Accretion disk "coin funnel"
You've probably rolled a penny into a coin funnel like this one, and watched it spiral down into the center like a spaceship falling into a black hole, or the Earth falling into the Sun. The applet above resembles one of those coin funnels---click a few times to drop a couple of coins in.
Wait a minute! The Earth isn't falling into the Sun! In reality, actually, spaceships wouldn't spiral towards black holes. That's not how gravity works; the force of gravity puts everything onto stable elliptical orbits, not inward spirals. The Earth orbits the Sun in an nearly-circular, nearly-perfect ellipse; a spaceship would orbit a black hole in a similar ellipse. If you throw a baseball, it will begin following an elliptical path---a very short one, though, because usually the ground will get in the way. In principle, a coin funnel would also allow coins to roll around forever on circular or elliptical orbits. Unfortunately, in those fountains, there's a little bit of friction that makes the coin slow down and spiral inwards. Since the Earth's orbit around the Sun is frictionless, it really does follow one of the perfect non-spirally ellipses that you'll never get in a coin funnel. The applet above shows frictionless orbits; notice that your coins go in circles rather than spirals.
Sometimes you'll hear astronomers talk about matter "spiraling in" to a black hole---a black hole tearing a star to pieces and sucking up the debris. What's going on here? These astronomers are talking about an accretion disk. When there are a lot of particles in orbit at the same time, the particles can rub against one another---that provides a form of friction. Just like in a coin funnel, friction in an accretion disk bumps particles off of their stable circular or elliptical orbits---and that makes it possible for them to migrate inwards. (It also makes it possible for them to migrate outwards!) This inward migration allows matter to fall into the black hole, and (just like a baseball's elliptical journey eventually hits the Earth's surface) such a particle may eventually reach the ISCO, or Innermost Stable Circular Orbit---thereafter, gravity's force is so strong that the elliptical equations no longer hold, and the particle finally spirals inwards.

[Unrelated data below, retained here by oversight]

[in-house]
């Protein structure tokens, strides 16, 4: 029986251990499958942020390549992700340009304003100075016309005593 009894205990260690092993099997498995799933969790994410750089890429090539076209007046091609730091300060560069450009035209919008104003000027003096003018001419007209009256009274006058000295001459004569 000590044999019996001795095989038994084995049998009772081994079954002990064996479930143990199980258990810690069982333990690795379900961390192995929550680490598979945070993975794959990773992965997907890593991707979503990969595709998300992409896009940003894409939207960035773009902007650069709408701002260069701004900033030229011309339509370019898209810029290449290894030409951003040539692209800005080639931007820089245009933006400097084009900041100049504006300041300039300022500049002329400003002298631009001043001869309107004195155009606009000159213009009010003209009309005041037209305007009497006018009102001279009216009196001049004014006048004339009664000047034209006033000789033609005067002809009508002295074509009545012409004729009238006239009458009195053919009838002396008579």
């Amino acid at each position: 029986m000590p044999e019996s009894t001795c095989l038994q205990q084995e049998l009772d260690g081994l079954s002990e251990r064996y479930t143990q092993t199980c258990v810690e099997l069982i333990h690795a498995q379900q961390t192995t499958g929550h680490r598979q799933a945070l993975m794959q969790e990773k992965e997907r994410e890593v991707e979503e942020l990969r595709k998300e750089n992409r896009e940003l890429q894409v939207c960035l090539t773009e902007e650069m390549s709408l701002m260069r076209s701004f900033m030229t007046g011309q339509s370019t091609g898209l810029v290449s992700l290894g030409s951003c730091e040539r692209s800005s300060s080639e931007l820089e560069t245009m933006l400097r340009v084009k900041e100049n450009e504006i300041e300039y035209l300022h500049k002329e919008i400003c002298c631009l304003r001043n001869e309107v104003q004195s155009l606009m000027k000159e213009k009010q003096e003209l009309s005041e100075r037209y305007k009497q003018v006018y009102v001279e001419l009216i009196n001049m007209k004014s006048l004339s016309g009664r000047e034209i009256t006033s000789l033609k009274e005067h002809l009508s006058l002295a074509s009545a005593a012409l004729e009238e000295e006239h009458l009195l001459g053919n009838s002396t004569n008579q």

In the applet above, particles follow perfect circular orbits---but they're allowed to crash into one another. When two particles "bump" (a blue flash will help you spot the event) they'll move apart---one will move closer to the center and one will move farther. Drop two coins in at nearly-identical radii and see if you can make them collide. This is basically what happens when gas clouds rub against one another, and that's what allows gas clouds to be "sucked up" by black holes. The star pours gas onto ordinary circular and elliptical orbits far from the black hole, particle-particle collisions help to move some of it inwards. Try dropping 20-30 particles in a narrow radius band and watch them migrate due to collisions. (About halfway between the center and the edge is a good place to try this. Can you get any to migrate right to the center? Great! You've just demonstrated accretion.
Built with Processing. Implementation notes: This applet would be a computational nightmare if it included realistic elliptical orbits and realistic collisions. The orbits are always circular, and the collisions are simple radial bumps of random magnitude. A quick heuristic rescues us from doing N^2 distance-comparisons per step for N particles, but the cost of this is that sometimes the applet will (incorrectly) ignore a real collision here and there, especially when there are many particles with very similar radii. The orbital periods are Keplerian.
(c) 2008 Benjamin Monreal. bmonreal () mit () edu is happy to hear your comments and provide source code. Go back to his home page.